I cut up the potatoes and the onions, started with frying the onions a bit in olive oil, then in with the potatoes and fried them together for a little while more. Mixed them with some eggs and then back into the pan. I fried them for about 5 minutes and then used a plate to flip the tortilla. After frying the other side for another 5 minutes, I wanted some more color, so I cranked up the heat a bit and fried the tortilla on both sides a bit more.
At the same time, I decided to try to get revenge for my failed mayonnaise last weekend, and I actually succeeded! After getting the emulsion going, I also mixed in some cayenne pepper, salt, pepper and pressed garlic to make an aioli (I had used some mustard already when starting the mayo). I finally mixed in a couple of drips of “liquid smoke” to make it a bit smoky.
I served the tortilla with a salad and the aioli.
The dishes turned out pretty good. Maybe I could have added some more salt and/or pepper in the tortilla, but it was fine as it was. The aioli was nice too.
Final note: maybe I shouldn’t have fried them so much, which would’ve kept the interior a bit more moist. That way of cooking it seems to be more popular in Spain.
On my effort:
- I am very proud of my dish, both the mash and the gravy – the entire Gamja Project will have been worth it if only for the breakthroughs in this installment.
- Still debating, however, whether I should strive for smoother mash. Typically, as this time, I put them through a ricer, which has tiny holes that would seem sufficient to produce a fine mash but for some reason the potatoes still turn out kinda lumpy. I don’t like using a food processor or immersion blender, which makes the potatoes gluey. A manual food mill would work best, but the one that I have is a pain to use (see for example 12.347 Special Potato Soup).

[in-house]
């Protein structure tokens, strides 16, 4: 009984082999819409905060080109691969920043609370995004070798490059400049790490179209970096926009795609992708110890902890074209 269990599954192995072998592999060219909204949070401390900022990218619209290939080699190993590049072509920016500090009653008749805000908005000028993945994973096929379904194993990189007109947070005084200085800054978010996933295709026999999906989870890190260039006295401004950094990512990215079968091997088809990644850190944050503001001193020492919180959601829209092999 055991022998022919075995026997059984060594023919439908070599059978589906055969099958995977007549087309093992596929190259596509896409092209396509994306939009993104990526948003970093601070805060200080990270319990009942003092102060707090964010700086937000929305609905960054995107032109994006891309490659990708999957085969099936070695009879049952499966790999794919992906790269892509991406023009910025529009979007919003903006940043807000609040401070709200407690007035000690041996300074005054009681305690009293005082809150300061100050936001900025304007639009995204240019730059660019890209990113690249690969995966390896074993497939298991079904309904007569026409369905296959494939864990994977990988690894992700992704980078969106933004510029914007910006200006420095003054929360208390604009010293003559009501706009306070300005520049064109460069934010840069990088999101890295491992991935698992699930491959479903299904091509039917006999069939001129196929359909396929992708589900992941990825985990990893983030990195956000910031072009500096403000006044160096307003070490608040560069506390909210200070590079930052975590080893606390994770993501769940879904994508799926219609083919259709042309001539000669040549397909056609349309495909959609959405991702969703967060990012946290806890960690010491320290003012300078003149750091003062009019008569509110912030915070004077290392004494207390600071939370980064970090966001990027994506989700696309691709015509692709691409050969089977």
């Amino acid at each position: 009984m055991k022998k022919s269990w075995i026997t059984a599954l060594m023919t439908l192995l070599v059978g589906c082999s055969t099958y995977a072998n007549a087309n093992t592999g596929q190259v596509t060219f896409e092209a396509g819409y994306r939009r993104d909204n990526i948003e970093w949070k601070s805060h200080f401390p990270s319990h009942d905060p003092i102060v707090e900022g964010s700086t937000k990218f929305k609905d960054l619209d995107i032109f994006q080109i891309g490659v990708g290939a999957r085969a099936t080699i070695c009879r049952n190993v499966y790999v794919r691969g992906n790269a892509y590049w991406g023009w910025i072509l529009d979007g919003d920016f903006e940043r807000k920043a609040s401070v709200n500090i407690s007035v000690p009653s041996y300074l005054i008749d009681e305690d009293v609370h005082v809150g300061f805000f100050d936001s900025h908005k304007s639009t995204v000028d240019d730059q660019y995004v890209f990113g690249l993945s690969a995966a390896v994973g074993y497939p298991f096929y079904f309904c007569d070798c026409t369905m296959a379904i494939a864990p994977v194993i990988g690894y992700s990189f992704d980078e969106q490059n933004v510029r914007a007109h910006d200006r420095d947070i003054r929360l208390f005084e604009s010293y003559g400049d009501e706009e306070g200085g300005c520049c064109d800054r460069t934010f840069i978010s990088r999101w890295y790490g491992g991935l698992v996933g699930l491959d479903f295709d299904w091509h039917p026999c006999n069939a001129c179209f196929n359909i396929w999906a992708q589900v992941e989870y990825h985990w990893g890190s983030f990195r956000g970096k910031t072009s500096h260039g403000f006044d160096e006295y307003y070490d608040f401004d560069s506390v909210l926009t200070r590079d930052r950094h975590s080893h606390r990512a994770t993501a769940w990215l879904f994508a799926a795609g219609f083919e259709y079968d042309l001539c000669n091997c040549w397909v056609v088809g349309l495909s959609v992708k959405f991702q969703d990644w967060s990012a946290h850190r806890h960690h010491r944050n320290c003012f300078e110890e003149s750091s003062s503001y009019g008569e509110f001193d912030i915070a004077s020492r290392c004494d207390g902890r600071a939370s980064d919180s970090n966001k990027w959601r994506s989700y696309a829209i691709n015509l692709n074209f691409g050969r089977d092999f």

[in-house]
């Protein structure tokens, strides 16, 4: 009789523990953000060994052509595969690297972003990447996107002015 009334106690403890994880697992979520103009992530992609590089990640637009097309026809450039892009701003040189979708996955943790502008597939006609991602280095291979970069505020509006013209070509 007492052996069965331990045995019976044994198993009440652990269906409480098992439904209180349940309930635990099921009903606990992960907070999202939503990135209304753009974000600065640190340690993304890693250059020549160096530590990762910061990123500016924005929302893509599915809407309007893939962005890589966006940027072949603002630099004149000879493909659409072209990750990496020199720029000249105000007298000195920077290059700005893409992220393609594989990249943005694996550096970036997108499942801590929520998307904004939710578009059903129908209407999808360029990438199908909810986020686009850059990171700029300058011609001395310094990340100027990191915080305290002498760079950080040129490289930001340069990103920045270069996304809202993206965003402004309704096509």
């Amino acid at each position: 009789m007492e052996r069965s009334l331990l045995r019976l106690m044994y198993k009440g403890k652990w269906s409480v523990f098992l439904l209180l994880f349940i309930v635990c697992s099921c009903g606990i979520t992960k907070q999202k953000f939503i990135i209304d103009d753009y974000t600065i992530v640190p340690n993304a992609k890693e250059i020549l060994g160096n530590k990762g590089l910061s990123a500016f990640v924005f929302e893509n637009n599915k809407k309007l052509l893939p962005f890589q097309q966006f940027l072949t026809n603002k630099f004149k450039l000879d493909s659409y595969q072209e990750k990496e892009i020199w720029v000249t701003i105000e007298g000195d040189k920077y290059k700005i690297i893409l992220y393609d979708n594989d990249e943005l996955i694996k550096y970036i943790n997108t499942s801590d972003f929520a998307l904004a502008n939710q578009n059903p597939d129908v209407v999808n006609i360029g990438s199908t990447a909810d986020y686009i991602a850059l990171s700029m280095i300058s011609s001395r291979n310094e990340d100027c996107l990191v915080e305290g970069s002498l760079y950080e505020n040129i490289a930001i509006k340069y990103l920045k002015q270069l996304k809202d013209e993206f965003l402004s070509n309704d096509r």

On GK’s effort:
- Looks like GK has upgraded his phone/camera, because the images are looking very nice.
- Following his previous Spanish dish, which I’d described as “the most beautiful dish that GK has offered in this series,” this one is also gorgeous – perhaps Spanish cuisine is his thing?
- While the tortilla does look a tad dry, the extra time in the pan did produce a perfectly golden crust.
- I appreciate inspiring GK to make the dish, and happy that he did it better (see for comparison 14.182 Spanish Tortilla).
- I was preparing to make a snarky comment about GK’s obsession to perfect aioli – like, what’s the big deal? – but it turns out that I’ve only attempted it twice myself (at least, as documented on GMTD), both failures (see for example 3.199 Salmon Steak in Aioli), including once for a Norwegian dish, ironically (see 3.327 Norwegian Smørbrød with Moose Sausage & Aioli) – these days, I prefer the “cheaty” shortcut method of starting with bottled mayo (see for example 13.165 Tortilla Española).
With 1.4 kg of potato remaining, I have 2 final applications in mind: fried and baked. Actually, so long as I’m at it, I’ve decided to extend the project with (at least) 3 more applications: soup, sautéed, and hashed, which will require the purchase of additional potatoes. GK is welcome to join in the fun.
And/or, we could explore other Spanish tapas together…?
(See also GLOBAL FOOD GLOSSARY)